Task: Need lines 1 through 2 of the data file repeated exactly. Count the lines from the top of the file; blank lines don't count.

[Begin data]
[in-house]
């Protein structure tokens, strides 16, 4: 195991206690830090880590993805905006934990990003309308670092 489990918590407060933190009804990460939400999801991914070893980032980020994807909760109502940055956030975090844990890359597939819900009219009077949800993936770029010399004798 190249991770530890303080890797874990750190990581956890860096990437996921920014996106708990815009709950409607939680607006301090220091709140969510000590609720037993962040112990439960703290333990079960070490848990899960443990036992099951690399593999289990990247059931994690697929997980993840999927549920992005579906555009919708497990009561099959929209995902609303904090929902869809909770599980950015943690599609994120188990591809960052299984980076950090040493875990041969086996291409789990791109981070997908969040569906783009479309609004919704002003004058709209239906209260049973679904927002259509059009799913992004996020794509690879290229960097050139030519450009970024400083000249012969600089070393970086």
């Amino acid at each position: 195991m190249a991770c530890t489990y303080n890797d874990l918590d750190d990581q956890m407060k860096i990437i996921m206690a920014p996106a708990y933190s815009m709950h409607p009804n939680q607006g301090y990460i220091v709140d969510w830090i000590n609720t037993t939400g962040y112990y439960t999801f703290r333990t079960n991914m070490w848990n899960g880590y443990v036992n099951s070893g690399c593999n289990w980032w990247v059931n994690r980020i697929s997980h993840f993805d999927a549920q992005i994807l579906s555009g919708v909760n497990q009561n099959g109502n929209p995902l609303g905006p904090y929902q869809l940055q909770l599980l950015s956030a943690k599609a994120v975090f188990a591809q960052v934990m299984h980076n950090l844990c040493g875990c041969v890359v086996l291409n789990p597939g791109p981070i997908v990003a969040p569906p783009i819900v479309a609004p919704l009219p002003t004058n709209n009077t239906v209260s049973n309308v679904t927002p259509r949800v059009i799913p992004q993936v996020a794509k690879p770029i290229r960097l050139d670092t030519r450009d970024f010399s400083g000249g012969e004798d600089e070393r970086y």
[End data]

[in-house]
């Protein structure tokens, strides 16, 4: 195991206690830090880590993805905006934990990003309308670092 489990918590407060933190009804990460939400999801991914070893980032980020994807909760109502940055956030975090844990890359597939819900009219009077949800993936770029010399004798 190249991770530890303080890797874990750190990581956890860096990437996921920014996106708990815009709950409607939680607006301090220091709140969510000590609720037993962040112990439960703290333990079960070490848990899960443990036992099951690399593999289990990247059931994690697929997980993840999927549920992005579906555009919708497990009561099959929209995902609303904090929902869809909770599980950015943690599609994120188990591809960052299984980076950090040493875990041969086996291409789990791109981070997908969040569906783009479309609004919704002003004058709209239906209260049973679904927002259509059009799913992004996020794509690879290229960097050139030519450009970024400083000249012969600089070393970086």